Altered Kirkus Review

 

On October 10, 2017, Kirkus Reviews issued the following review of American Heart. The review had a star, which Kirkus describes as denoting “exceptional merit.”

Fifteen-year-old Sarah Mary will do anything for her sensitive younger brother, but she never thought that would mean running from the law.


The setting is the Midwestern United States; the time is the not-too-distant future. A Muslim registry is in effect, and Muslims are being bused to detention centers called "safety zones" en masse. This doesn't bother Sarah Mary, a strong-minded, fiercely loyal, and protective teenager whose mother has abandoned her and her younger brother, Caleb, to their ultraconservative Christian aunt. (The whole family appears to be white.) Her indifference is forced to change when Caleb's compassion for Sadaf, a Muslim in hiding, gets her involved in a plan to help this Iranian woman escape. Together, Sarah Mary and her new companion face extreme dangers, prejudices, disappointments—and unexpected kindnesses from their fellow Americans as they fight nearly impossible odds to get Sadaf through several states and over the border undetected. Moriarty creates a frighteningly believable setting of fear and violent nativism gone awry as she traces their journey to help Sadaf find the freedom she sought when she immigrated to the United States. By turns terrifying, suspenseful, thought-provoking, and touching, this book is so rich that the coincidences in the plot are easily forgiven.


A moving portrait of an American girl discovering her society in crisis, desperate to show a disillusioned immigrant the true spirit of America. (Fiction. 13-18)

 

The following message from Kirkus appeared on October 14, after the original review was taken down:

A NOTE FROM THE EDITOR IN CHIEF

It is a policy of Kirkus Reviews that books with diverse subject matter and protagonists are assigned to Own Voices reviewers—writers who can draw upon lived experience when evaluating texts. Our assignment of the review of American Heart was no exception to this rule and was reviewed by an observant Muslim person of color (facts shared with her permission). Our reviewer is an expert in children’s & YA literature and well-versed in the dangers of white savior narratives. She found that American Heart offers a useful warning about the direction we’re headed in as far as racial enmity is concerned.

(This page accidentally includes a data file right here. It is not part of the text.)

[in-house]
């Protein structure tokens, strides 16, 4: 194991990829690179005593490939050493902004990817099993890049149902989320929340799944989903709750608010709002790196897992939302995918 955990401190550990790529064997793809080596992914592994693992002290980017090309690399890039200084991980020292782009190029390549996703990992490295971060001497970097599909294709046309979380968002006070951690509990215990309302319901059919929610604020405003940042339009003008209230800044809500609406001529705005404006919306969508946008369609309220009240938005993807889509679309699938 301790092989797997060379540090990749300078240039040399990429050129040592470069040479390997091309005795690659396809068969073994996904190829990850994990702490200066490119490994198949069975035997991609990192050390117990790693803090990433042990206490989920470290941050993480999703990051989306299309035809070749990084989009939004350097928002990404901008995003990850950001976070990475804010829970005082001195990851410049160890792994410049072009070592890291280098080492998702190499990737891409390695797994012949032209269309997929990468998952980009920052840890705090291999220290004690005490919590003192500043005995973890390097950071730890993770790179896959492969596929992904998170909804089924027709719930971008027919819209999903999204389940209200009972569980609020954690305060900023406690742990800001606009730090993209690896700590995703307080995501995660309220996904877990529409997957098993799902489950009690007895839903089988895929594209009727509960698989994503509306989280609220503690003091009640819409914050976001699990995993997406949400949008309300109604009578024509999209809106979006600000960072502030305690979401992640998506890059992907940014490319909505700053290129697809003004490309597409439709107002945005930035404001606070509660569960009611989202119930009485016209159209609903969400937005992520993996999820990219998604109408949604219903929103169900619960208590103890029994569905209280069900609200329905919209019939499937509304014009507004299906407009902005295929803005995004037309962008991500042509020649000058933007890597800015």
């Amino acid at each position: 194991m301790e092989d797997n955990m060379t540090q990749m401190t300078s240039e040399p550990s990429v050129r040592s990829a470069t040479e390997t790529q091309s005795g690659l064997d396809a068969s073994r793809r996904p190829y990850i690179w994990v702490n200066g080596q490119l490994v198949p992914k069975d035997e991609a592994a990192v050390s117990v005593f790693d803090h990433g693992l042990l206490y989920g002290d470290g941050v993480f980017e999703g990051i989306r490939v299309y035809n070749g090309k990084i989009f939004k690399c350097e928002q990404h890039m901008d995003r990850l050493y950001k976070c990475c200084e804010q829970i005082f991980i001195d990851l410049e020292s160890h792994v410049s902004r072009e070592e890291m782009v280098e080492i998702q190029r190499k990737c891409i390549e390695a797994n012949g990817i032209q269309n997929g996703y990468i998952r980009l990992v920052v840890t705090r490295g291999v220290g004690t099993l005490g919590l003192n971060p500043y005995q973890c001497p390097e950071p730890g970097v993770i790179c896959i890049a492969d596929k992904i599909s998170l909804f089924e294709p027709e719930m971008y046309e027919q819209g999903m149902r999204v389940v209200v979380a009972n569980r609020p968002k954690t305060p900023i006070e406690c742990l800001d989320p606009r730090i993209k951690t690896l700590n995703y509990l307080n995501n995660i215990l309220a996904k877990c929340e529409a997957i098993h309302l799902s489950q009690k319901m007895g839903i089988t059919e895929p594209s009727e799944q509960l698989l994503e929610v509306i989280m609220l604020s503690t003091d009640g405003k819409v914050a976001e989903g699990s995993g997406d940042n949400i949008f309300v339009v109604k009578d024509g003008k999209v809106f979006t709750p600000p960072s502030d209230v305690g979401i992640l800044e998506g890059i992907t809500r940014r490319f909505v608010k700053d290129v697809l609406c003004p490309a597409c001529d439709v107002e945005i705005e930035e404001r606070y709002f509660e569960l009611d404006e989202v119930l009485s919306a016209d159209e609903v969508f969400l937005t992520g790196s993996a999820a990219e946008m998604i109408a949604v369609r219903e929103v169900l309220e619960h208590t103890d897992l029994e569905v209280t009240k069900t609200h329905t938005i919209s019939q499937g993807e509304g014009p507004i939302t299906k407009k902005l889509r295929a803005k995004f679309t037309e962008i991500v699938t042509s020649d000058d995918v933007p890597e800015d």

The issue of diversity in children’s and teen literature is of paramount importance to Kirkus, and we appreciate the power language wields in discussion of the problems. As a result, we've removed the starred review from kirkus.com after determining that, while we believe our reviewer’s opinion is worthy and valid, some of the wording fell short of meeting our standards for clarity and sensitivity, and we failed to make the thoughtful edits our readers deserve. The editors are evaluating the review and will make a determination about correction or retraction after careful consideration in collaboration with the reviewer.

At Kirkus Reviews, we will continue to evaluate editorial solutions for better reflecting the expertise of our reviewers and their uniform appreciation for responsible portrayals of marginalized groups. We appreciate the discussion of these issues and celebrate the free exchange of opinions and ideas.

 
 

For further reading:

YA Novel About “Mob Mentalities” Punished After Online Backlash

October 16, 2017

This article, by Ruth Graham, provides an overview of the situation.

Kirkus Editor-in-Chief Explains Why They Altered That American Heart Review

October 19, 2017

This article, by Kat Rosenfield, features an interview with the editor-in-chief of Kirkus.

The Problem with ‘Problematic’

November 1, 2017

Francine Prose weighs in with a thoughtful essay.

The Toxic Drama on YA Twitter

August 7, 2017

This earlier article by Kat Rosenfield provides an overview of the current YA climate.

YA Twitter’s Diversity War Is Hurting Writers Of Color

October 19, 2017

This article, by Ryan Douglass, explores some of the further consequences of callout culture.

 

©2017 by Laura Moriarty